Page 24

This crunchy melty hooha has got me thinking about the nature of Icelandic jam

The Spectator

T he grimmest assessment of the world economic meltdown that I have seen came not from a banker or a politician or a pundit, but from Kristian, a 53-yearold Icelandic fisherman...

Page 26

Michelangelo, old boy, do you think you might...

The Spectator

M y attitude to money is simple. I want to think about it as little as possible. So I have arranged my life with this end in view. I work hard and spend less than I earn. I put...

Page 28


The Spectator

The unravelling of the great buy-to-let scam Ross Clark says speculators and fraudsters saw easy money in buying city-centre flats with borrowed money — but investors and...

Page 30

Socialism siezes the City

The Spectator

Richard Northedge T o anyone born before 1980, the idea that the state would own a large part of the economy was normal. The ‘mixed economy’ was a typically British...

Page 32

any other business The ticking parcel I failed to spot and the oil-price prediction I got spot on

The Spectator

L ast week’s global stock market panic, the overture to this week’s astonishing round of state interventions, was in part provoked by fear of humongous losses in something...

Page 34

The romance of science

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Ben Wilson T HE A GE OF W ONDER by Richard Holmes HarperPress, £25, pp. 380, ISBN 9780007149520 ✆ £20 (plus £2.45 p&p) 0870 429 6655 William Herschel’s 40-foot...

Page 35

Great expectations dashed

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James Buchan O RIGINS : A M EMOIR by Amin Maalouf, translated by Catherine Temerson Picador, £16.99, pp. 404, ISBN 9780330442480 ✆ £13.59 (plus £2.45 p&p) 0870 429 6655 T...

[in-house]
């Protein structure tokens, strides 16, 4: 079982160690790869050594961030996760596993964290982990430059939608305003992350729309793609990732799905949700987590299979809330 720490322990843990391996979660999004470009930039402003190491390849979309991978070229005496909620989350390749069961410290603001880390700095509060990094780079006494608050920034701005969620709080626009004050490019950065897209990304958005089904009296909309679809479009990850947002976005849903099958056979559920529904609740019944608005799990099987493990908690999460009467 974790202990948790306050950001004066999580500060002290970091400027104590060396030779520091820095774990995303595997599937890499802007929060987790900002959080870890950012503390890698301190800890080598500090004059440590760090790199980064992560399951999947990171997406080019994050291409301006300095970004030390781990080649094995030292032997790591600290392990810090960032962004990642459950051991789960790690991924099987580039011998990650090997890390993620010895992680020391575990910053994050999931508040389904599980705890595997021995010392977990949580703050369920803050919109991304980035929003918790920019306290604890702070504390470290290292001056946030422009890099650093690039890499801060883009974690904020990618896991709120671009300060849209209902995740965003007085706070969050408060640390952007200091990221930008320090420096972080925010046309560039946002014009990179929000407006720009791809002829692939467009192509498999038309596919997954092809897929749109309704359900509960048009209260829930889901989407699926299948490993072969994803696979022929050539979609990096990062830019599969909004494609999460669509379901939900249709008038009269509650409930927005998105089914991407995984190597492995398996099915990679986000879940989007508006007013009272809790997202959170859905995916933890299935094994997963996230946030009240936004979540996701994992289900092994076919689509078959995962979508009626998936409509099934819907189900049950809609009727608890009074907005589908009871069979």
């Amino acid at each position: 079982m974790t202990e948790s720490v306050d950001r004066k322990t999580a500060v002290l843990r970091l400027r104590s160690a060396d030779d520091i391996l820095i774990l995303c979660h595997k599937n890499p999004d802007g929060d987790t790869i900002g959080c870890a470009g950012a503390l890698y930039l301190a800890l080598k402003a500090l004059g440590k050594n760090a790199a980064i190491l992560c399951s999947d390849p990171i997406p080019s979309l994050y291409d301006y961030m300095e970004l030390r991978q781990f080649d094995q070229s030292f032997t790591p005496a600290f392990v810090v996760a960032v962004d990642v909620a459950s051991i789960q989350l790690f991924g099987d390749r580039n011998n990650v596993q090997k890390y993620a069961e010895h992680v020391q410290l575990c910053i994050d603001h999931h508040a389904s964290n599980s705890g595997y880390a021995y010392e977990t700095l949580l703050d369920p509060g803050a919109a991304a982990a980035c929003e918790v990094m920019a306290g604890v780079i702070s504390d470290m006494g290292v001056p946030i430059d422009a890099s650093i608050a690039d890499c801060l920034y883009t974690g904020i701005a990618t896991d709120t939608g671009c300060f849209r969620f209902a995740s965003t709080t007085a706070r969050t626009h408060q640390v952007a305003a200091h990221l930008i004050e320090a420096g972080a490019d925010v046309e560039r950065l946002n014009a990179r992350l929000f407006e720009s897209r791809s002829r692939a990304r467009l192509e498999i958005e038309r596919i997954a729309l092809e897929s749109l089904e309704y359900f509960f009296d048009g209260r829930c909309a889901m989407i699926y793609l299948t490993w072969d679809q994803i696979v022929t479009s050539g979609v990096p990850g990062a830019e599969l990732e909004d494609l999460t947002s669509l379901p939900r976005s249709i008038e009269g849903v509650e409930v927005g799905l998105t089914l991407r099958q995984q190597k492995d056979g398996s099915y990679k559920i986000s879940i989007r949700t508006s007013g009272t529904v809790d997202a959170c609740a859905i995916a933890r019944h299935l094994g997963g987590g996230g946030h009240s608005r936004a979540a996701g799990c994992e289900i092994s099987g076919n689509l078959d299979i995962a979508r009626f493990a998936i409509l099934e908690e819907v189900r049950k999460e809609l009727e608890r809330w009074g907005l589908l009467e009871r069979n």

Page 36

The spectre of Spielberg

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Anne Applebaum S EARCHING FOR S CHINDLER by Thomas Keneally Sceptre, £20, pp. 312, ISBN9780340963258 ✆ £16 (plus £2.45 p&p) 0870 429 6655 W hich would you rather read, The...

Page 37

First knight and his lady

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Page 38

H aving just read something about the new film of Brideshead

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Revisited, I picked up the novel, opened it at random, and then, some two hours later, a good part of my working evening was gone. I suppose it is now Waugh’s most popular...

Page 40

For old times’ sake

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A hundred chorus girls sashaying through a Busby Berkeley musical. Bugs Bunny munching nonchalantly on a carrot. Errol Flynn and Basil Rathbone in Hollywood’s greatest...

Page 41

Faith in the Founding Fathers

The Spectator

Bronwen Maddox T HE A MERiCAN F UTURE by Simon Schama The Bodley Head, £20, pp. 392, ISBN 9781847920003 ✆ £16 (plus £2.45 p&p) 0870 429 6655 T his is the most exhilarating...

A M iDGiE I pick a midgie out of my red wine. The garden goes greener in the lilac time.

The Spectator

This will go down on the permanent record. A night is nothing if not its own reward. The foxgloves corked with bees. The snail outlining a life of ease. The black things...

Page 43

A man apart

The Spectator

H ow to write about the cinema of Terence Davies? Words just don’t stand a chance. I could deploy every superlative going, and reduce every one of the three short films and...

Page 44

Handel’s oddity

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Michael Tanner Partenope English National Opera I n his introduction to Handel’s Partenope in the programme book of ENO’s new production, John Berry, artistic director of...

Page 46

Verbal assault

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Lloyd Evans No Man’s Land Duke of York’s Mine Hampstead S low, fractured, monumental, ineluctable, No Man’s Land lurches at you like a disintegrating ice shelf. The...

Page 48

Brief innovations

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Giannandrea Poesio Compagnie Beau Geste Parsons Green Toilet Tango Bathstore, Baker Street Stephen Petronio Dance Company Queen Elizabeth Hall Australian Ballet Sadler’s...

Colour charts

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Andrew Lambirth Gerhard Richter: 4900 Colours Serpentine Gallery, until 16 November Lucian Freud: Early Works, 1940–58 Hazlitt Holland-Hibbert, 38 Bury Street, London SW1,...

Page 49

Angry, icy, goofy and dumb

The Spectator

Deborah Ross Burn After Reading 15, Nationwide B urn After Reading , a ‘comedy thriller’, is the latest Coen brothers movie, their first after No Country for Old Men , and...

Page 50